When James came to Manchester, living in Granby Row, later the home of the University of Manchester Institute of Science and Technology, he was shocked by the poverty and deprivation. Imagine the change of life he and his family would experience. James and Elizabeth had lost their eldest daughter just a few years before. Elizabeth had, in the book, refused the call to move north, but, when her daughter died, she relented. She suffered from what we would now call depression until her death in 1842. Her husband wrote of her at her funeral: “She had a bad nervous attack in May 1820 from the effects of which she never recovered. …..she could never bear to hear even good things…and she would never comfortably enjoy the singing at our (church) and other meetings.” In the book, it is the death of their daughter, Mary, that causes her depression, but, whatever the cause, she was clearly a very troubled soul.
James’s sanctuary from the relentless horrors of Little Ireland, the location in Manchester that was his mission and one that Friedrich Engels later called “the most disgusting spot of all” (The Condition of the Working-Class in England in 1844), was the Fairfield Settlement. This was a settlement of the United Brethren (the Moravians), an evangelical Protestant religion that James had joined when John King Martyn, a wealthy landowner in Pertenhall, Bedfordshire, had espoused the cause locally. In All the People, it is John that proposes James as a missionary.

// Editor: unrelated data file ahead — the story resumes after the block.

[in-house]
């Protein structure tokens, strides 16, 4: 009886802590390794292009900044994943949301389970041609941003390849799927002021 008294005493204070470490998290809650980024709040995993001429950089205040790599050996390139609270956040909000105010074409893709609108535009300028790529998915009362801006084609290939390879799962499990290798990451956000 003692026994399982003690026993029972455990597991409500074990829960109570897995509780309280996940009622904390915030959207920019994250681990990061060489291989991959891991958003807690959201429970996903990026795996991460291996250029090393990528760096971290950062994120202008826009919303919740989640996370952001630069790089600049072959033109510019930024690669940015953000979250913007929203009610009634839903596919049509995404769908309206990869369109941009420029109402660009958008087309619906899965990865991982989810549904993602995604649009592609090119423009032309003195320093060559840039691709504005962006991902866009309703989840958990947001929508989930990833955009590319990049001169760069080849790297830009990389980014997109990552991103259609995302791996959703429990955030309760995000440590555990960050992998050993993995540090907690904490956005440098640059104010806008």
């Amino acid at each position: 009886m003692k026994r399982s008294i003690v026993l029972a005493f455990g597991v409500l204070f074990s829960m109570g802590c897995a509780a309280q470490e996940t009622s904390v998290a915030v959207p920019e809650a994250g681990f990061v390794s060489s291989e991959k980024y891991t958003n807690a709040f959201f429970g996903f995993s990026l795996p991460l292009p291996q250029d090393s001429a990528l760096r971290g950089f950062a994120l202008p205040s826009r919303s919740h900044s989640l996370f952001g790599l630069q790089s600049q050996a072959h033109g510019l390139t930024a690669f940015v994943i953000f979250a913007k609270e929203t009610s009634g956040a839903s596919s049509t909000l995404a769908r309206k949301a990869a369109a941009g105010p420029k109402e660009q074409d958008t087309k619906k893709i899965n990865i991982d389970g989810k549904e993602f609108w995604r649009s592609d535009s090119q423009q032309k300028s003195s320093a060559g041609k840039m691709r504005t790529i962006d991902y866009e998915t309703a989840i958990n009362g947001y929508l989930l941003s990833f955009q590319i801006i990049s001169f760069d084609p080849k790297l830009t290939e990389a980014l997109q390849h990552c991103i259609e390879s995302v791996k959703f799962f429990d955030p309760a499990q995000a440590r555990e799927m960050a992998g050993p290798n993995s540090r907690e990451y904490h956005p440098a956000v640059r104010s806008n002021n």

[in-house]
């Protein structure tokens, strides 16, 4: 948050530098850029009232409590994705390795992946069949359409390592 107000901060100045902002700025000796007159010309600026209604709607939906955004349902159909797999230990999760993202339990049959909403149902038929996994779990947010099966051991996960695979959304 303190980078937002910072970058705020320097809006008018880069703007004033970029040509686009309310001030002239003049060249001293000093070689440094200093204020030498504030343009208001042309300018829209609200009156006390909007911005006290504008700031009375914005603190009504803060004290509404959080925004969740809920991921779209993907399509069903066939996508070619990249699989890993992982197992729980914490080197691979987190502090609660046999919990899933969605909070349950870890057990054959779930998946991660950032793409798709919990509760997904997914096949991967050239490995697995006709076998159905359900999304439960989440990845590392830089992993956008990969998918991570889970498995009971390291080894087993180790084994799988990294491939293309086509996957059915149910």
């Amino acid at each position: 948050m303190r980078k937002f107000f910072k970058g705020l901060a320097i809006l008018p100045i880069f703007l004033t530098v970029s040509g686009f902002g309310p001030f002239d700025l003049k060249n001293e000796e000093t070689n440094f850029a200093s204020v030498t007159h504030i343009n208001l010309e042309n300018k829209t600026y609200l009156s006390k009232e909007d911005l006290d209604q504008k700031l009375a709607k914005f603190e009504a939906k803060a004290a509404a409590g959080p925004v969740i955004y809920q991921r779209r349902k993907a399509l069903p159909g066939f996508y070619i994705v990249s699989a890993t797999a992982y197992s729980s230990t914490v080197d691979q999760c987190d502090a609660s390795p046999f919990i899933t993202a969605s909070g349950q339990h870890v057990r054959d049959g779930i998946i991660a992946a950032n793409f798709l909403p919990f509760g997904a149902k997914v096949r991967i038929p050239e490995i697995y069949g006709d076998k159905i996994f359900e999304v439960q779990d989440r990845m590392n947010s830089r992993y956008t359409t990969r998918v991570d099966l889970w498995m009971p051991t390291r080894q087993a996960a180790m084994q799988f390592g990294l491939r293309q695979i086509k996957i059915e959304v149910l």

Fairfield was a glorious testament to the way of life that the Moravians embraced. They built Fairfield to be a self-contained village (near Droylsden, six miles east of Manchester). It had everything needed including a farm, schools, factories for embroidered linen and even a tavern. Several of the buildings remain today under the auspices of the United Brethren. I was welcomed there to carry out a good deal of my research. It is where Elizabeth was buried in 1842 and James in 1856.
James lived as a missionary near Little Ireland. It was the home, as its name suggests, of many Irish immigrants. Bringing evangelical Moravian protestantism to Catholics must have been quite a mission and All the People surmises that James, when he saw the evils that befell the inhabitants of Little Ireland, paid more attention to their survival in this world rather than the next. This set him against a society that viewed the natural order as God-given.
Those that God appeared to have given most included the mill owners like Hugh Hornby Birley. In 1832, he was the most hated man in Manchester because of his deeds 13 years before at Peterloo. That there has never been a biography of Hugh Hornby Birley is perplexing. He was a man that was viewed as a successful businessman and civic leader but All the People suggests that, deep down, he was a very troubled man.
Part II – Hugh Hornby Birley……